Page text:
Stealth Market Research & Google Movies

I love stealth market research — that is, unusual ways of figuring out what companies and competitors are doing. There are all sorts of ways of doing this sort of thing, from counting cars in company parking lots on outward. But there is no denying that technology continually creates new ways of ethically observing companies, and therefore new kinds of stealth research.

One of the more entertaining practitioners of this sort of thing is, in a Google tech context, Garett Rogers over at ZD. In the past he has delved into Gmail code to discover new upcoming features and services — he tipped Google Apps long before anyone else. He also tracks the company’s domain registrations and today showed how keeping an eye on Google’s robots.txt file can tip new functions, like the company’s new Google Movies feature.

Equity analysts, market researchers, competitive strategists and others should be watching closely. There are many unblocked holes in company’s strategic defences, as well as in meta-info like keyword data (Hey, my competitor just started buying keywords around one of my products!). Some of this will never be blocked, but all of these emerging forms of market & competitive data are worth watching.


  1. Norman Benjamin says:

    Well, from a mathematical point of view there are logics and structures of actions that allow to move in stealth mode, meaning: all options and strategies visible cancel themselves out into complexity. 5 more years and there will be programms doing that for you. Untill that, well, actors should be more away of the market watching not only their foot prints, but also the way their breathed out airs vanished into the sky.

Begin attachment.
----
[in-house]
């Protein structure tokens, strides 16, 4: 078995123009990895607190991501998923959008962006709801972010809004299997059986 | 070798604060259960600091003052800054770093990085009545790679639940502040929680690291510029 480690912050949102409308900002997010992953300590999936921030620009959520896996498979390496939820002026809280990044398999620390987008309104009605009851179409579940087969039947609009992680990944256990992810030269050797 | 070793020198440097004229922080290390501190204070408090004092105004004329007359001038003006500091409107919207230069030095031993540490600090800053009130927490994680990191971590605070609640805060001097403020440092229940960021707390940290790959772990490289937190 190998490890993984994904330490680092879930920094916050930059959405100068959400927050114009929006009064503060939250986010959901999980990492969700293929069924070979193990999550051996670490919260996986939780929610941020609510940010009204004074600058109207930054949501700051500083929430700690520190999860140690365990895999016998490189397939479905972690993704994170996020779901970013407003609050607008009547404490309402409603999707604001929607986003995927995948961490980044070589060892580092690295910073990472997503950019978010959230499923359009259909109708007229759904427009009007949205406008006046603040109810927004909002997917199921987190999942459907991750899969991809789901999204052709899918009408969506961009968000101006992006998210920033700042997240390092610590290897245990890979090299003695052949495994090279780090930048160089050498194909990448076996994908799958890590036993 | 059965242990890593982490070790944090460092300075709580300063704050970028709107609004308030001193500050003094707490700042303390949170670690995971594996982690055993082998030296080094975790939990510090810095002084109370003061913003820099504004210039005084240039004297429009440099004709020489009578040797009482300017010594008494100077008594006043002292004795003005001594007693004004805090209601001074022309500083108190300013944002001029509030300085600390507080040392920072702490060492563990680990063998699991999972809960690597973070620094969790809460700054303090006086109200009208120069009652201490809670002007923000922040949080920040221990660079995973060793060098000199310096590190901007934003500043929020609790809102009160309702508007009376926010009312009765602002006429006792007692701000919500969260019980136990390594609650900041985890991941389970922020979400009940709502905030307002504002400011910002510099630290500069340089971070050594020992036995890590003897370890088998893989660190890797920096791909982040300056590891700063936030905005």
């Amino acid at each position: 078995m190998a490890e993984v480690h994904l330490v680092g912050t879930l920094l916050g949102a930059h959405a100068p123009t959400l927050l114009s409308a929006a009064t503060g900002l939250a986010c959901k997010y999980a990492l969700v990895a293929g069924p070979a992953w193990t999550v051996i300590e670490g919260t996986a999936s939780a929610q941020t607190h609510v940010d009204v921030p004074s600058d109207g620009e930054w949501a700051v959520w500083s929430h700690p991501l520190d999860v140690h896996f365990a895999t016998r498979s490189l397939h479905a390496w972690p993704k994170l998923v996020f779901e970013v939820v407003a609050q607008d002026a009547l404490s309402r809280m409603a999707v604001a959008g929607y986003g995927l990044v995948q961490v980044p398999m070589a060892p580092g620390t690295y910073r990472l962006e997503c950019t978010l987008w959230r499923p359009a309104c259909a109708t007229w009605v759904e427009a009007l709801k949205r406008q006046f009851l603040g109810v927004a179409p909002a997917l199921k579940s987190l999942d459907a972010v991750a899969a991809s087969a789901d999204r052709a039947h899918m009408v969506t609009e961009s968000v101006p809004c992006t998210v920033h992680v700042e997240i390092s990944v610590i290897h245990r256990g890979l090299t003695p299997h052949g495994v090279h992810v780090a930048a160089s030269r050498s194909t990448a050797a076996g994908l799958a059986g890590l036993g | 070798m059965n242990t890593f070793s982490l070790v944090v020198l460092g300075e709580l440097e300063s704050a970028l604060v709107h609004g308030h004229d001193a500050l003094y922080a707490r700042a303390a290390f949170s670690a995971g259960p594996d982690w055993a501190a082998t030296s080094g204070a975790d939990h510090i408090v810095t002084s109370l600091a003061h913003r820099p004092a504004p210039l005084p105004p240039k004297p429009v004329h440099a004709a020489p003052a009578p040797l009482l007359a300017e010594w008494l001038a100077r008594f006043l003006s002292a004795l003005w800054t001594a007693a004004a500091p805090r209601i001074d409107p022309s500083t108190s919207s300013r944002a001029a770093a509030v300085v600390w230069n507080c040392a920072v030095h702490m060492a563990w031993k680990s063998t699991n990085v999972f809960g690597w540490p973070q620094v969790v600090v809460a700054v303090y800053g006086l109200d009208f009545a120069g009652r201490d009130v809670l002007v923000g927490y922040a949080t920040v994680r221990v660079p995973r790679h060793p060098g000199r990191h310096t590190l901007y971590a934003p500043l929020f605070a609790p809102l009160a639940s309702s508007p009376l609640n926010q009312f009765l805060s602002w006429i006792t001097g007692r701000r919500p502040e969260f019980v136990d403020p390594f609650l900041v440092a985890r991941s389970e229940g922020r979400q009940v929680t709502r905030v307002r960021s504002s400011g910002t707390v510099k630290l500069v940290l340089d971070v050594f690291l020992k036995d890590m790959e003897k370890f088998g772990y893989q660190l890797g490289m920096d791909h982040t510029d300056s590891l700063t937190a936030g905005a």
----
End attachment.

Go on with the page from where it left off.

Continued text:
2. Sure, easy for you to say.

  3. Google Movies isn’t that new. I first noticed it back in May.
    Niniane Wang talks about it in this recruiting video released in April 2005, and on her webpage says Google Movies was released in time for Oscars in February 2005!
    So it’s not that new, but it is an incredibly useful feature, especially from your phone.

  4. This reminds me of that story about Burger King and McDonalds. Burger King would watch the property sales reports for anything that McDonalds would be bidding on or renting/buying. They would use this to find where they would want to put up a chain store.
    Well, McDonalds started to get wise when they realized that BK was puting up stores everytime they were putting one up on the highway stop (sometimes many months in advance). McDonalds had a whole team that would spend millions of dollars to find where to place new stores. After many studies on population growth, traffic trends, surveys, and even visiting locations, McDonalds would choose the places for their next stores.
    It was too strange that BK would always be a step ahead of them on these same exact places. Well, they finally found out that BK was doing their own research, which was to just watch the filings for real estate or permits and just find a location across the street and start building.
    So McDonalds got smart. They started to register 100’s of locations they had no plans at all in going into. They chose many of the places they knew where bad because of traffic or competition.
    What happened? BK started building like crazy. After millions of dollars invested, they realized what McDonalds had done. Too late.
    Anyway – Google might be leading us to think they are doing something they are not. It is the oldest trick in the books.